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Monetary policy and commodity price shocks

  • Silke Tober

    ()

    (IMK at the Hans Boeckler Foundation)

  • Tobias Zimmermann

    ()

    (Rhine-Westphalia Insitut for Economic Research (RWI))

This paper analyses the effects of commodity price shocks in a new Keynesian model. The focus is on the central bank's choice of inflation target and the degree of real wage rigidity. It turns out that using core inflation rather than headline inflation is the superior strategy. Targeting expected headline inflation, as practiced by most central banks, is a viable practical alternative to the core inflation target. Simulations illustrate these points. The introduction of real wage rigidity into the model does not change these conclusions. Real wage rigidity does, however, imply second-round effects, making the monetary policy response, the inflation peak and the output drop more pronounced. Although in practice many of the assumptions of the model, such as full information, do not hold, lessons can be drawn for monetary policy. In case of a commodity supply shock, central banks would do well to focus on some measure of core inflation rather than headline inflation so as to reduce the volatility of both inflation and output. A communication strategy that places greater emphasis on underlying and expected inflation could serve to anchor inflation expectations.

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File URL: http://www.boeckler.de/pdf/p_imk_wp_16_2008.pdf
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Paper provided by IMK at the Hans Boeckler Foundation, Macroeconomic Policy Institute in its series IMK Working Paper with number 16-2008.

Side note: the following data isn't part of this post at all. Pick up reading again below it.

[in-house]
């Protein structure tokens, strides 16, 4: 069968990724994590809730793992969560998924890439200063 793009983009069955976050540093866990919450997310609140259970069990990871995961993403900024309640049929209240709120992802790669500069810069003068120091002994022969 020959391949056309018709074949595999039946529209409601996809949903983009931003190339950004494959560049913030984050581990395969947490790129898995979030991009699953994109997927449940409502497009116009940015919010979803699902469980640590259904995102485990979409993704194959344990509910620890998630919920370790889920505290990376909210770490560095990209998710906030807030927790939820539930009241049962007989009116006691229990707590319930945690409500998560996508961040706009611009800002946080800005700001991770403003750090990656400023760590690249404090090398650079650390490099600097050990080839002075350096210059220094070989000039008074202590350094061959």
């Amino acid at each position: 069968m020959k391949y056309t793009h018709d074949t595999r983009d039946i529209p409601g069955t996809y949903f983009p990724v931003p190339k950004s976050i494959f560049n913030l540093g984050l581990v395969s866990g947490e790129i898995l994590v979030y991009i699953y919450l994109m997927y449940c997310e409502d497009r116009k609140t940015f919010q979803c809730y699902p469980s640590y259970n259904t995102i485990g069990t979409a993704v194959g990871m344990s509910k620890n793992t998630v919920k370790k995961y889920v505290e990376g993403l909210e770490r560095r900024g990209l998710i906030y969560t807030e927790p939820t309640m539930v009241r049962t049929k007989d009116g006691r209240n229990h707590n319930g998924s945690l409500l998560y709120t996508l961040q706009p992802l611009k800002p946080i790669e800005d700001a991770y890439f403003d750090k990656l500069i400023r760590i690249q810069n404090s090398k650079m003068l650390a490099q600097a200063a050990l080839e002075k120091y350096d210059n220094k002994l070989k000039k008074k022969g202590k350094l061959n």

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Length: 14 pages
Date of creation: 2008
Date of revision:
Handle: RePEc:imk:wpaper:16-2008
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  1. Andrew Atkeson & Patrick J. Kehoe, 1994. "Models of Energy Use: Putty-Putty versus Putty-Clay," NBER Working Papers 4833, National Bureau of Economic Research, Inc.
  2. Richard Clarida & Jordi Galí & Mark Gertler, 1997. "The science of monetary policy: A new Keynesian perspective," Economics Working Papers 356, Department of Economics and Business, Universitat Pompeu Fabra, revised Apr 1999.
  3. Ascari, Guido & Merkl, Christian, 2007. "Real Wage Rigidities and the Cost of Disinflations," IZA Discussion Papers 3049, Institute for the Study of Labor (IZA).
  4. Lenza, Michele, 2007. "Monetary policy and core inflation," Discussion Paper Series 1: Economic Studies 2007,35, Deutsche Bundesbank, Research Centre.
  5. Romain Duval & Lukas Vogel, 2008. "Oil Price Shocks, Rigidities and the Conduct of Monetary Policy: Some Lessons from a New Keynesian Perspective," OECD Economics Department Working Papers 603, OECD Publishing.
  6. Robert E. Hall, 2005. "Separating the business cycle from other economic fluctuations," Proceedings - Economic Policy Symposium - Jackson Hole, Federal Reserve Bank of Kansas City, issue Aug, pages 133-179.
  7. Aoki, Kosuke, 2001. "Optimal monetary policy responses to relative-price changes," Journal of Monetary Economics, Elsevier, vol. 48(1), pages 55-80, August.
  8. Calvo, Guillermo A., 1983. "Staggered prices in a utility-maximizing framework," Journal of Monetary Economics, Elsevier, vol. 12(3), pages 383-398, September.
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